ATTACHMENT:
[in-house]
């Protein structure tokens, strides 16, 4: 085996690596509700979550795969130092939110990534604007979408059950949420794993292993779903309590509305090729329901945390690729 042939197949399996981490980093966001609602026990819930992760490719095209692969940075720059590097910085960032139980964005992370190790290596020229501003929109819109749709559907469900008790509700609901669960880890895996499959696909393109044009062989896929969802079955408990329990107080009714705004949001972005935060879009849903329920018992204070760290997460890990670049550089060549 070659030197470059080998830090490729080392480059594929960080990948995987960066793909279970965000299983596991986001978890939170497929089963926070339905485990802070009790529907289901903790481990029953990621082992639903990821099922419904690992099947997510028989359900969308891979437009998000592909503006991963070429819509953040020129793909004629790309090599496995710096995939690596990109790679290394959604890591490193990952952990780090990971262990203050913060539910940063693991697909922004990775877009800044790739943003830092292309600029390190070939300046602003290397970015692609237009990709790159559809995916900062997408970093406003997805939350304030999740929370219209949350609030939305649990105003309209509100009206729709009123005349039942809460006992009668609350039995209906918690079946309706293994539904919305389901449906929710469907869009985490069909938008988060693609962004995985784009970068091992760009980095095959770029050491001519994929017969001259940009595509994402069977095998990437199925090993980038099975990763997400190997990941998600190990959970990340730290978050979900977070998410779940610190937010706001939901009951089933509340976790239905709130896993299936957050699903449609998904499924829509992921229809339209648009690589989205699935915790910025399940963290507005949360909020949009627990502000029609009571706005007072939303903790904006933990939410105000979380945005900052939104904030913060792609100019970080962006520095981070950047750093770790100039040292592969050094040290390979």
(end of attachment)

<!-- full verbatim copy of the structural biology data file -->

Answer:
[in-house]
């Protein structure tokens, strides 16, 4: 085996690596509700979550795969130092939110990534604007979408059950949420794993292993779903309590509305090729329901945390690729 042939197949399996981490980093966001609602026990819930992760490719095209692969940075720059590097910085960032139980964005992370190790290596020229501003929109819109749709559907469900008790509700609901669960880890895996499959696909393109044009062989896929969802079955408990329990107080009714705004949001972005935060879009849903329920018992204070760290997460890990670049550089060549 070659030197470059080998830090490729080392480059594929960080990948995987960066793909279970965000299983596991986001978890939170497929089963926070339905485990802070009790529907289901903790481990029953990621082992639903990821099922419904690992099947997510028989359900969308891979437009998000592909503006991963070429819509953040020129793909004629790309090599496995710096995939690596990109790679290394959604890591490193990952952990780090990971262990203050913060539910940063693991697909922004990775877009800044790739943003830092292309600029390190070939300046602003290397970015692609237009990709790159559809995916900062997408970093406003997805939350304030999740929370219209949350609030939305649990105003309209509100009206729709009123005349039942809460006992009668609350039995209906918690079946309706293994539904919305389901449906929710469907869009985490069909938008988060693609962004995985784009970068091992760009980095095959770029050491001519994929017969001259940009595509994402069977095998990437199925090993980038099975990763997400190997990941998600190990959970990340730290978050979900977070998410779940610190937010706001939901009951089933509340976790239905709130896993299936957050699903449609998904499924829509992921229809339209648009690589989205699935915790910025399940963290507005949360909020949009627990502000029609009571706005007072939303903790904006933990939410105000979380945005900052939104904030913060792609100019970080962006520095981070950047750093770790100039040292592969050094040290390979």